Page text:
CEO Jimmy Nguyen expressed the BSV blockchain is simply a data ledger. As with any platform that stores and transmits data, there is always the chance someone would use the platform to store and transmit illegal content.
“This is nothing unique to BSV. The same is true for the internet, and is true for the Bitcoin, Bitcoin Cash, Ethereum, and other cryptocurrency networks – on which illegal content likely already lives,” alleged Nguyen. “We of course do not encourage nor want illegal content on BSV or any technology platform.”
When asked if nChain had considered possibility of this ugly situation before the transactional data limits were increased, Nguyen responded by stating he was not convinced the problem is solved by reimposing smaller data limits on transactions.
“The answer does not lie in limiting the data capacity of the platform. Instead, responsible service providers operating on the BSV blockchain will take measures to prevent writing to or reading from the blockchain any content that is illegal,” he said, before stating it’s impossible to stop all illegal content from being posted to the internet.
He also described BSV’s ethos to be the encouragement of legally-compliant business action, and urged anyone to “think twice” before trying to add illegal content to its blockchain, as they must digitally sign any data they want to add.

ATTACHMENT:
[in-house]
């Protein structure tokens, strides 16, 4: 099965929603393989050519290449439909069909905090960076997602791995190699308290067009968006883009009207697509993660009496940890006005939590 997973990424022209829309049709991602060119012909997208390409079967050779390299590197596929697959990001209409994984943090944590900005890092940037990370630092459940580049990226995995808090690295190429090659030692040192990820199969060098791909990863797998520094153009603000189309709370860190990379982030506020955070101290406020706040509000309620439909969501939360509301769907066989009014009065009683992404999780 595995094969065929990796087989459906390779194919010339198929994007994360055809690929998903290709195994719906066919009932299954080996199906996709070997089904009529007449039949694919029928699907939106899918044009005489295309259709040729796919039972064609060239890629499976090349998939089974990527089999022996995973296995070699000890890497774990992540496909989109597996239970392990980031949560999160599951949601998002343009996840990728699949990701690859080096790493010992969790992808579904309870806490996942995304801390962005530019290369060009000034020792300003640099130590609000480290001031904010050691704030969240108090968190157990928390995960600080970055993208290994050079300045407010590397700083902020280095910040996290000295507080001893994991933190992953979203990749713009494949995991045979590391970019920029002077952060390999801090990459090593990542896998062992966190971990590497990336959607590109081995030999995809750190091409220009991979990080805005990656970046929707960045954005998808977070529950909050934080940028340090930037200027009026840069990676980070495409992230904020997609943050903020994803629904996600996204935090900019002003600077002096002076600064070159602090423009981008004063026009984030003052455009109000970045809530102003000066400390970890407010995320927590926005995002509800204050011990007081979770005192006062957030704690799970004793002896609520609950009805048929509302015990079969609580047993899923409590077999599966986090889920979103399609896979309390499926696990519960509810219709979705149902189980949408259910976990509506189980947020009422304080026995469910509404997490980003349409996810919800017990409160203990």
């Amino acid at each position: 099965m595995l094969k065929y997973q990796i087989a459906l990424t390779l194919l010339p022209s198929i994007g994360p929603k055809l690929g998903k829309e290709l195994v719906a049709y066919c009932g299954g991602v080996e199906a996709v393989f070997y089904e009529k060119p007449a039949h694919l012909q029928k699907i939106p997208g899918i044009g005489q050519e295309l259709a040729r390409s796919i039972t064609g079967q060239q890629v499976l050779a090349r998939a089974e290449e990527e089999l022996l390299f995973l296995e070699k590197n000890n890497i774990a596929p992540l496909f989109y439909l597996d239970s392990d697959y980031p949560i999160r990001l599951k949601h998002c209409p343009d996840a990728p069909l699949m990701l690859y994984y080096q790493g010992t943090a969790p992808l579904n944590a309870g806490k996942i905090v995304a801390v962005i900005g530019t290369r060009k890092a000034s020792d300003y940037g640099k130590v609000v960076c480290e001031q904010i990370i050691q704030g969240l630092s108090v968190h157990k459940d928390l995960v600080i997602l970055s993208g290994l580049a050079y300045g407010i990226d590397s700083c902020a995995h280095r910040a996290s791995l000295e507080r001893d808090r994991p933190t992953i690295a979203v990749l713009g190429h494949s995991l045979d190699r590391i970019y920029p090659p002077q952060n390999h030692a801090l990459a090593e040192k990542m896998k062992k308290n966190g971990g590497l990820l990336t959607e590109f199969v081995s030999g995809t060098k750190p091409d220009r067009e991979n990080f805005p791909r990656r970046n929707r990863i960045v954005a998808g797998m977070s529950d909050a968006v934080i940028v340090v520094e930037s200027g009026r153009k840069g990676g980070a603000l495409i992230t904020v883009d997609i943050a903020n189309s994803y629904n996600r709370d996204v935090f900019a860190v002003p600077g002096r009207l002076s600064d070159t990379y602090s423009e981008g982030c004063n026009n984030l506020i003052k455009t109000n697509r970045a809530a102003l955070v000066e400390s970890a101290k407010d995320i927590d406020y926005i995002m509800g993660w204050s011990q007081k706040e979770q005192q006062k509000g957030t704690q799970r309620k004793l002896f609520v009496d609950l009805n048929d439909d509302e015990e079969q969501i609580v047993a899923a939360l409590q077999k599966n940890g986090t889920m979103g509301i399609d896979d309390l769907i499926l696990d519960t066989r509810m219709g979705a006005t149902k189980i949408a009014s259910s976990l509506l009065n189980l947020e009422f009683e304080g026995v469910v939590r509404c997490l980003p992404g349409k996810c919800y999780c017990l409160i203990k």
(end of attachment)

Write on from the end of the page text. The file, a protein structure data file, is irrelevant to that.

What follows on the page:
“Those digital signatures are admissible in courts of law to prove possession of illicit material and intent to distribute,” added Nguyen.
The entire BSV ecosystem must be on watch
If the changes to transactional data limits are not rolled back, the burden of censorship and monitoring rests entirely with the services that make up BSV’s network, including miners.
“Since we are a wallet that writes data to the blockchain and reads data from the blockchain, we can moderate our own service,” Money Button’s spokesperson told Hard Fork. “Just because this data was written to an immutable blockchain does not mean we have to host that data, and doesn’t mean we have to allow more data like that to be written to the blockchain through our service.”
Mirroring Nguyen’s comments, Money Button explained if enough businesses make it difficult to write such data to and from the blockchain, it doesn’t exactly matter if the blockchain is immutable. Criminals simply won’t be able to find anybody to write it for them.
“Even miners could refuse to mine this content, although more than likely they will not parse it and will end up pruning it simply for economic reasons, because the miners are not incentivized to store this data,” the spokesperson added.
“If the criminals can’t find anybody to write it to the blockchain for them, then they could mine themselves, but they probably won’t bother.”
While this may sound reassuring, the harsh reality is there now exists a Proof-of-Work blockchain perpetually verifying the existence of child exploitation material, and on a network that prides itself on assuming “Satoshi’s Vision,” no less.